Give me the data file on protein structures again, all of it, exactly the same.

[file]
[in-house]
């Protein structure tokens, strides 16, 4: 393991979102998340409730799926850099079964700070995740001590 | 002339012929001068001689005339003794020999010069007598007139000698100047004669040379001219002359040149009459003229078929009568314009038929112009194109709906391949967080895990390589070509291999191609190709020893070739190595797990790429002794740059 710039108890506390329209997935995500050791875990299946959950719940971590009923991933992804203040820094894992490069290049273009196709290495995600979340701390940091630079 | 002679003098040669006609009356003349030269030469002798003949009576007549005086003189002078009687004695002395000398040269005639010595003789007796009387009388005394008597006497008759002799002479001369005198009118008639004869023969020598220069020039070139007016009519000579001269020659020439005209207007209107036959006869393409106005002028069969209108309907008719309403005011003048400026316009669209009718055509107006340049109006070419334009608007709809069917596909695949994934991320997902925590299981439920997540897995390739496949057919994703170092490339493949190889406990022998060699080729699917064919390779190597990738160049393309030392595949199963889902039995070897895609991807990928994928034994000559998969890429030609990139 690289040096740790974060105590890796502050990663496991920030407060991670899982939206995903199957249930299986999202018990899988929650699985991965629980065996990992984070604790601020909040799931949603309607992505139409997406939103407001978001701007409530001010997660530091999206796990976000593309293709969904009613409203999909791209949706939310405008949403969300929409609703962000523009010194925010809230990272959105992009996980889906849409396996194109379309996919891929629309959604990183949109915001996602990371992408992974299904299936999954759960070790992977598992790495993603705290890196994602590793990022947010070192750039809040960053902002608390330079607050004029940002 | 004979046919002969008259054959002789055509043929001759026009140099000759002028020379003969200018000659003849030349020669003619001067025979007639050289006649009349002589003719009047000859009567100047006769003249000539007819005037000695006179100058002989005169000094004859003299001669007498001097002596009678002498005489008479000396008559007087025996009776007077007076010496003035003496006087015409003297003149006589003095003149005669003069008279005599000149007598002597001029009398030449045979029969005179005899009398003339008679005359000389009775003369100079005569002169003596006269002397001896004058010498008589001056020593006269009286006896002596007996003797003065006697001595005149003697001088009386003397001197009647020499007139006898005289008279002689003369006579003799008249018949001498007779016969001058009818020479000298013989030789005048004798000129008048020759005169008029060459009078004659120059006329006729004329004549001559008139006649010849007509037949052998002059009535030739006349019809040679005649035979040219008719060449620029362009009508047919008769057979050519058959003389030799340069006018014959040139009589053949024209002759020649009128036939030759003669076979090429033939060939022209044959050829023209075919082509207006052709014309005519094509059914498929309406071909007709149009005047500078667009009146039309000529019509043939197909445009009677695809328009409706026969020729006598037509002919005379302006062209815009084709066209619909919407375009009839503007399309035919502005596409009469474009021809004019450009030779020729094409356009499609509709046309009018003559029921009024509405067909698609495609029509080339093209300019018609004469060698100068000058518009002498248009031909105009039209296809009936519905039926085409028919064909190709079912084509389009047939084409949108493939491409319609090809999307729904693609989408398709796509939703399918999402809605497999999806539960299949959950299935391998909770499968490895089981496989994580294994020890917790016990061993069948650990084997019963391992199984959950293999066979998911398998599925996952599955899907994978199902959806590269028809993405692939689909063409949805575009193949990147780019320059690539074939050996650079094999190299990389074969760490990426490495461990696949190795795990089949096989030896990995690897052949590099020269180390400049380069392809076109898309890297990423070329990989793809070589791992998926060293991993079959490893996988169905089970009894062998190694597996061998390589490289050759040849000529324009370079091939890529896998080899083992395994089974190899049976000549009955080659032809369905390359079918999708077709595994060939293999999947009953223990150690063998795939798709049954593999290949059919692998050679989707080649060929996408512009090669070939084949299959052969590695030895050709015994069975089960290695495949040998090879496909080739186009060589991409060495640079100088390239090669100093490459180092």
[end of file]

[in-house]
């Protein structure tokens, strides 16, 4: 393991979102998340409730799926850099079964700070995740001590 | 002339012929001068001689005339003794020999010069007598007139000698100047004669040379001219002359040149009459003229078929009568314009038929112009194109709906391949967080895990390589070509291999191609190709020893070739190595797990790429002794740059 710039108890506390329209997935995500050791875990299946959950719940971590009923991933992804203040820094894992490069290049273009196709290495995600979340701390940091630079 | 002679003098040669006609009356003349030269030469002798003949009576007549005086003189002078009687004695002395000398040269005639010595003789007796009387009388005394008597006497008759002799002479001369005198009118008639004869023969020598220069020039070139007016009519000579001269020659020439005209207007209107036959006869393409106005002028069969209108309907008719309403005011003048400026316009669209009718055509107006340049109006070419334009608007709809069917596909695949994934991320997902925590299981439920997540897995390739496949057919994703170092490339493949190889406990022998060699080729699917064919390779190597990738160049393309030392595949199963889902039995070897895609991807990928994928034994000559998969890429030609990139 690289040096740790974060105590890796502050990663496991920030407060991670899982939206995903199957249930299986999202018990899988929650699985991965629980065996990992984070604790601020909040799931949603309607992505139409997406939103407001978001701007409530001010997660530091999206796990976000593309293709969904009613409203999909791209949706939310405008949403969300929409609703962000523009010194925010809230990272959105992009996980889906849409396996194109379309996919891929629309959604990183949109915001996602990371992408992974299904299936999954759960070790992977598992790495993603705290890196994602590793990022947010070192750039809040960053902002608390330079607050004029940002 | 004979046919002969008259054959002789055509043929001759026009140099000759002028020379003969200018000659003849030349020669003619001067025979007639050289006649009349002589003719009047000859009567100047006769003249000539007819005037000695006179100058002989005169000094004859003299001669007498001097002596009678002498005489008479000396008559007087025996009776007077007076010496003035003496006087015409003297003149006589003095003149005669003069008279005599000149007598002597001029009398030449045979029969005179005899009398003339008679005359000389009775003369100079005569002169003596006269002397001896004058010498008589001056020593006269009286006896002596007996003797003065006697001595005149003697001088009386003397001197009647020499007139006898005289008279002689003369006579003799008249018949001498007779016969001058009818020479000298013989030789005048004798000129008048020759005169008029060459009078004659120059006329006729004329004549001559008139006649010849007509037949052998002059009535030739006349019809040679005649035979040219008719060449620029362009009508047919008769057979050519058959003389030799340069006018014959040139009589053949024209002759020649009128036939030759003669076979090429033939060939022209044959050829023209075919082509207006052709014309005519094509059914498929309406071909007709149009005047500078667009009146039309000529019509043939197909445009009677695809328009409706026969020729006598037509002919005379302006062209815009084709066209619909919407375009009839503007399309035919502005596409009469474009021809004019450009030779020729094409356009499609509709046309009018003559029921009024509405067909698609495609029509080339093209300019018609004469060698100068000058518009002498248009031909105009039209296809009936519905039926085409028919064909190709079912084509389009047939084409949108493939491409319609090809999307729904693609989408398709796509939703399918999402809605497999999806539960299949959950299935391998909770499968490895089981496989994580294994020890917790016990061993069948650990084997019963391992199984959950293999066979998911398998599925996952599955899907994978199902959806590269028809993405692939689909063409949805575009193949990147780019320059690539074939050996650079094999190299990389074969760490990426490495461990696949190795795990089949096989030896990995690897052949590099020269180390400049380069392809076109898309890297990423070329990989793809070589791992998926060293991993079959490893996988169905089970009894062998190694597996061998390589490289050759040849000529324009370079091939890529896998080899083992395994089974190899049976000549009955080659032809369905390359079918999708077709595994060939293999999947009953223990150690063998795939798709049954593999290949059919692998050679989707080649060929996408512009090669070939084949299959052969590695030895050709015994069975089960290695495949040998090879496909080739186009060589991409060495640079100088390239090669100093490459180092």